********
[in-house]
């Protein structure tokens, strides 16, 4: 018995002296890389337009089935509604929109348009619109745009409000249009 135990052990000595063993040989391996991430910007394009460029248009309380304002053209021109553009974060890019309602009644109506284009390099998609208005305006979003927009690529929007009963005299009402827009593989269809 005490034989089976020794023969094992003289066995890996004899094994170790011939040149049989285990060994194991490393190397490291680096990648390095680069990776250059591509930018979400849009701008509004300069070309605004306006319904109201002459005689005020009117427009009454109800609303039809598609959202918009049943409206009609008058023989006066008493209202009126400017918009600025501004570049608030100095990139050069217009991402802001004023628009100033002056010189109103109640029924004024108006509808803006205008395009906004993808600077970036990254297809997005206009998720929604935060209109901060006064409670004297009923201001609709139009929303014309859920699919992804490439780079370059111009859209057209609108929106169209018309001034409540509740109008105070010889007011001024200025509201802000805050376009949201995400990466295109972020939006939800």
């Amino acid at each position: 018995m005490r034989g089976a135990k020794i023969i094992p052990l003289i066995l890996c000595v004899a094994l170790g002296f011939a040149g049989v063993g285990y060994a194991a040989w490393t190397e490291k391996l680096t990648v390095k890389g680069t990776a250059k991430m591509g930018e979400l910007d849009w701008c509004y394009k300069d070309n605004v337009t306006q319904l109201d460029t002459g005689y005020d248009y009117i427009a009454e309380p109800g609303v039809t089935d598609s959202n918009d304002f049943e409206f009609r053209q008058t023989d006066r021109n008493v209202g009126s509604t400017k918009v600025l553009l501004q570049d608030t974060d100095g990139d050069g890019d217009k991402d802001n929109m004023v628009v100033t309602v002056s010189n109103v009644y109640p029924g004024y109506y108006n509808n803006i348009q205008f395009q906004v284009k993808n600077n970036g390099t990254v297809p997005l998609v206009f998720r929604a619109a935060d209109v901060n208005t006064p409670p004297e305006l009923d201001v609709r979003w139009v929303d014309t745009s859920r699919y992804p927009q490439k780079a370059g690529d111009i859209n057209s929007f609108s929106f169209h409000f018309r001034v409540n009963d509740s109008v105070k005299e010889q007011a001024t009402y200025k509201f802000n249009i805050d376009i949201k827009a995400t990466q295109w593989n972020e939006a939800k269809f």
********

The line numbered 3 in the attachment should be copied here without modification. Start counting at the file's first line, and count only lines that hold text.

């Amino acid at each position: 018995m005490r034989g089976a135990k020794i023969i094992p052990l003289i066995l890996c000595v004899a094994l170790g002296f011939a040149g049989v063993g285990y060994a194991a040989w490393t190397e490291k391996l680096t990648v390095k890389g680069t990776a250059k991430m591509g930018e979400l910007d849009w701008c509004y394009k300069d070309n605004v337009t306006q319904l109201d460029t002459g005689y005020d248009y009117i427009a009454e309380p109800g609303v039809t089935d598609s959202n918009d304002f049943e409206f009609r053209q008058t023989d006066r021109n008493v209202g009126s509604t400017k918009v600025l553009l501004q570049d608030t974060d100095g990139d050069g890019d217009k991402d802001n929109m004023v628009v100033t309602v002056s010189n109103v009644y109640p029924g004024y109506y108006n509808n803006i348009q205008f395009q906004v284009k993808n600077n970036g390099t990254v297809p997005l998609v206009f998720r929604a619109a935060d209109v901060n208005t006064p409670p004297e305006l009923d201001v609709r979003w139009v929303d014309t745009s859920r699919y992804p927009q490439k780079a370059g690529d111009i859209n057209s929007f609108s929106f169209h409000f018309r001034v409540n009963d509740s109008v105070k005299e010889q007011a001024t009402y200025k509201f802000n249009i805050d376009i949201k827009a995400t990466q295109w593989n972020e939006a939800k269809f």